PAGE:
Cousin Gunthar took Gabriel, too, as his squire. The knight decided to take the 4th Crusade, and the three of them journeyed to Venice in AD 1202 to join the pilgrimage. For many months, Karl and his family eagerly await news of them. A number of letters arrived from all three of them throughout the course of the year. The Crusade suffered lengthy delays in Venice, and both young men complained of the boredom, the stinging swamp insects, and outbreaks of camp fever in the crusader camp on the Lido. However, both Bernerd and Gabriel spoke of their adoration of one Sherazhina, a dispossessed Vlach lady who had also drifted into the orbit of Cousin Gunthar.

Then came news of the conquest of Zara and, soon after, the sad news that Cousin Gunthar had been slain in a skirmish north of the city. Both Bernerd and Gabriel were taken in by a comrade-in-arms and friend of their late master, one Aimery, Chevalier de Versey. The French knight had promised Sir Gunthar to see to the education of the lads, and he was apparently determined to see it through.

The family waited anxiously as more months crawled on. Letters grew even more infrequent, and their tone more uncertain and distant. Finally, not long after the pilgrimage left the island of Corfu, they ceased altogether. More than a year passed before a letter, penned by one Luke of Frankfurt, brought news that Gabriel had met his end, bravely defending the helpless folk of Constantinople from marauding Franks during the Great Sack of 1204. Unfortunately, there was nothing the merchant could offer concerning Bernerd, other than his belief that the young man, now a knight, yet lived. But as to his whereabouts? Nothing. The family mourned for the boy who had become part of the family, and hoped in vain for the safe return of the one who was their pride and joy. Years passed, and Bernerd did not return. Such is the great sadness of this gentle man’s life.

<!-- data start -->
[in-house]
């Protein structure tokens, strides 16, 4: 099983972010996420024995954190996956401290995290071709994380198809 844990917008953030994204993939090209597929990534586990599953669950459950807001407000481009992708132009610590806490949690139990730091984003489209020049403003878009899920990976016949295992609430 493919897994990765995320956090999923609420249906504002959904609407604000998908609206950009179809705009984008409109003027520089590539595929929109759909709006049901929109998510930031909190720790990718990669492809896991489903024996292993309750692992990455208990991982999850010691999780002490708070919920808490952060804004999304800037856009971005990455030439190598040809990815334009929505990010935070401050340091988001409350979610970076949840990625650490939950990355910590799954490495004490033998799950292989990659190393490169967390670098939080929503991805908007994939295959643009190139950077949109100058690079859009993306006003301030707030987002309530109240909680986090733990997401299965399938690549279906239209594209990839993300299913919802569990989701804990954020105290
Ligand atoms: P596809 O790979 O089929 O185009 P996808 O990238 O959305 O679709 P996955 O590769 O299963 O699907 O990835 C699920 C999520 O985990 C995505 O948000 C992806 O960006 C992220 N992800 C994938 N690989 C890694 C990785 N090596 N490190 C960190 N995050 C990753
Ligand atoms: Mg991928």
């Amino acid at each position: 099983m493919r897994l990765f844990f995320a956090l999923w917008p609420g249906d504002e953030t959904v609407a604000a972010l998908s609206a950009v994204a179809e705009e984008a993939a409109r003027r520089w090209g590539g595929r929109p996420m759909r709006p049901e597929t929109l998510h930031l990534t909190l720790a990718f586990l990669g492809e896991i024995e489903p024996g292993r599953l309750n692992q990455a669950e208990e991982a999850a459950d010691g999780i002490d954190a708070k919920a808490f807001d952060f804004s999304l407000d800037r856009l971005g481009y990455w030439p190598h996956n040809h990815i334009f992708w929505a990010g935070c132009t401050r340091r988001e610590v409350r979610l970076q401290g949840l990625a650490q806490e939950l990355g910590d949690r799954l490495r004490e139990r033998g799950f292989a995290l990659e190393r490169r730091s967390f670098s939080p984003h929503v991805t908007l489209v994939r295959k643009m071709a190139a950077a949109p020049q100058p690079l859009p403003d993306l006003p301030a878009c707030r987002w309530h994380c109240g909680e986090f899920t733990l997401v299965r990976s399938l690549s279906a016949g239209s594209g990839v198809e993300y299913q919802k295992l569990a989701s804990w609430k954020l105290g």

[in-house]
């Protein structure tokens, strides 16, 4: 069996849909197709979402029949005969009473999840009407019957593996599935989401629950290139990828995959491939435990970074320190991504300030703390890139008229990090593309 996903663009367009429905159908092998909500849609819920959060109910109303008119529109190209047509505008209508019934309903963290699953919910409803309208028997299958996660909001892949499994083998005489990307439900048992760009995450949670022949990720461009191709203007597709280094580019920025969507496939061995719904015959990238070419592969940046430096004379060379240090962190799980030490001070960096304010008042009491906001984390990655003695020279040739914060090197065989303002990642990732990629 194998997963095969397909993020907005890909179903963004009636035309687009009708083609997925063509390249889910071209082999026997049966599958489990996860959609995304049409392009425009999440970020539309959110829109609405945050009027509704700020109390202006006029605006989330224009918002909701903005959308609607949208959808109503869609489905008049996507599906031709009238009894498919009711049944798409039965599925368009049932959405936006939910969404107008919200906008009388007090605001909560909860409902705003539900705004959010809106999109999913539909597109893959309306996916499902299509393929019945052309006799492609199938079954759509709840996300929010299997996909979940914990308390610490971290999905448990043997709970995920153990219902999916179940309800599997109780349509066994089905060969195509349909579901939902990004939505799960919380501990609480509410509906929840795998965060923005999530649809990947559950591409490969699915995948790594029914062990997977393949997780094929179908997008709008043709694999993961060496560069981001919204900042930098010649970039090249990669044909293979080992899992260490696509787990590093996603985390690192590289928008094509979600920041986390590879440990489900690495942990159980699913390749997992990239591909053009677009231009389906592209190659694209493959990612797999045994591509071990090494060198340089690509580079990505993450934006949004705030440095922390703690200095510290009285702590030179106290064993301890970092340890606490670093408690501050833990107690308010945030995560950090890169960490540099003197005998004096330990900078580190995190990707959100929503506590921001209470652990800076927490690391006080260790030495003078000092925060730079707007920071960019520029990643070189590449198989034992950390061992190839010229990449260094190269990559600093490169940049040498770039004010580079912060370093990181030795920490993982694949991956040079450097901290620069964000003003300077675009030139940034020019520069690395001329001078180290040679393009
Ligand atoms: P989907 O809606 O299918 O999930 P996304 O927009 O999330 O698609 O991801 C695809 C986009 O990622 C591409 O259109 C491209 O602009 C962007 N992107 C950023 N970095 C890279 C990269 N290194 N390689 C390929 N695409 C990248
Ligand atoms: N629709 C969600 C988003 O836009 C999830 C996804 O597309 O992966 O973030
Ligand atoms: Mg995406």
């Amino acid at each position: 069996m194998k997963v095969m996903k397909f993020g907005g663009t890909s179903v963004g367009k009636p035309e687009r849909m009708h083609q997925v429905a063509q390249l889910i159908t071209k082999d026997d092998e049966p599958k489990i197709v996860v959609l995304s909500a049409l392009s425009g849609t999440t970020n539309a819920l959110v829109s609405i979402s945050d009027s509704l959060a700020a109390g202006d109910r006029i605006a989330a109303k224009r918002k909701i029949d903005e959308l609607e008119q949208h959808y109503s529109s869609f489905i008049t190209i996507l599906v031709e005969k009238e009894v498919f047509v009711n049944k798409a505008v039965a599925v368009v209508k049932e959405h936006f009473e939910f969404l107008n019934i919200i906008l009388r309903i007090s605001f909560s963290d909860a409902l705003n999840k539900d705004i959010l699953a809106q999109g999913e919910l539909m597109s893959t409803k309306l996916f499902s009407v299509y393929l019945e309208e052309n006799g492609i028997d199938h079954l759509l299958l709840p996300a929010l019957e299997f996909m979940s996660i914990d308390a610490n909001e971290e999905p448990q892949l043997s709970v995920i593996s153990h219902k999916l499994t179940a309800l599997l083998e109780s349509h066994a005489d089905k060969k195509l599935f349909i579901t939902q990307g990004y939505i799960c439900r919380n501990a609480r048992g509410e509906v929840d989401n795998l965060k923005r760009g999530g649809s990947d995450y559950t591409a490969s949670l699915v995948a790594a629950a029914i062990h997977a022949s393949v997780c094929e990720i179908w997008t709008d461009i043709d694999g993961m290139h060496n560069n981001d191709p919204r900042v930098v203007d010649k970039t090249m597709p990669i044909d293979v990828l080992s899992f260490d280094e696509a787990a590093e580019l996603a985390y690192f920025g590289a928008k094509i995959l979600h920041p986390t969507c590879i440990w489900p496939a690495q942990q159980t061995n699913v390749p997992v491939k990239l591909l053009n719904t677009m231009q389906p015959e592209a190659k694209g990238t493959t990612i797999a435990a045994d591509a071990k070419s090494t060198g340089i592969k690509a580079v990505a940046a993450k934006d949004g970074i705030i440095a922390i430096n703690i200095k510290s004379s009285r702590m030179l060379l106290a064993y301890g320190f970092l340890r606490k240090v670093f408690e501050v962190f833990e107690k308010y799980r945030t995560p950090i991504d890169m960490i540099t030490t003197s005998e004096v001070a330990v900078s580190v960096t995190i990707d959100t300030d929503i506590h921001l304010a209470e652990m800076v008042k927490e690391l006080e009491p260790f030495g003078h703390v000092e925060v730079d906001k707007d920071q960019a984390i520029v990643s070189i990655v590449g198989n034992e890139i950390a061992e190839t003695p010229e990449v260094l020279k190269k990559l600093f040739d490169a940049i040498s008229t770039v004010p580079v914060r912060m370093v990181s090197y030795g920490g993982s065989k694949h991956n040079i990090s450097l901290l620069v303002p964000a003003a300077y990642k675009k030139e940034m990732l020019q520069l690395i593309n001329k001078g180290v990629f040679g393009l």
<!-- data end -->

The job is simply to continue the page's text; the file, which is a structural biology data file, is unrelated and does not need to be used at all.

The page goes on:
In the many years since his son and heir vanished, Karl’s former good cheer has gradually declined along with his health. His smile lines, once earned with the many joys of his life, have transformed into those wrought by grief and worry. He saw his other children well-married; Ingrid and Wanda to prominent nobles of the Siebenburgen, and young Axel to the Burgrave Albert’s own daughter. Likewise, his investments have made him among the wealthiest landowners in the Burzenland. In addition to growth of Lünedorf, which is now held as a model for tolerance and stability in the area, he inherited the stewardship of Cousin Gunthar’s village, Sankt Wolfgang, which had been willed to absentee son, Bernerd. Contentment eludes Karl. The merchant who wrote of Gabriel’s demise, Luke of Frankfurt, eventually visited Sankt Wolfgang , and while Karl was delighted to discover that he was the son of the long lost “Uncle Lucius”, it was not enough to shake his encroaching melancholy altogether. Fortunately, Luke never really got around to moving on, and he has been adopted by the family after a fashion, all of whom are just as spellbound by his tales as the youthful Karl had once been of the stories of Lucius.

Karl continues his good works on the city council of Kronstadt, and he maintains his properties with enviable proficiency, but at over 60 years of age, his heart is no longer truly in it. His superb mentorship of Axel has assured that the family will continue to rise in prosperity and importance, however, and the young edler now manages both of the family villages and manors with a skill almost equal to his own. Likewise, his youngest has made the kind of connections that will all but insure that he will take his father’s place on the city council when Karl finally retires, or passes away. Indeed, while no one would ever do the kindly old edler the disservice of pointing it out, it would seem that Axel is every bit equal to the hopes and ambitions that Karl once placed in the callow and irresponsible Bernerd.

Karl Dressler von Lüneburg

The Concord of Ashes Haligaunt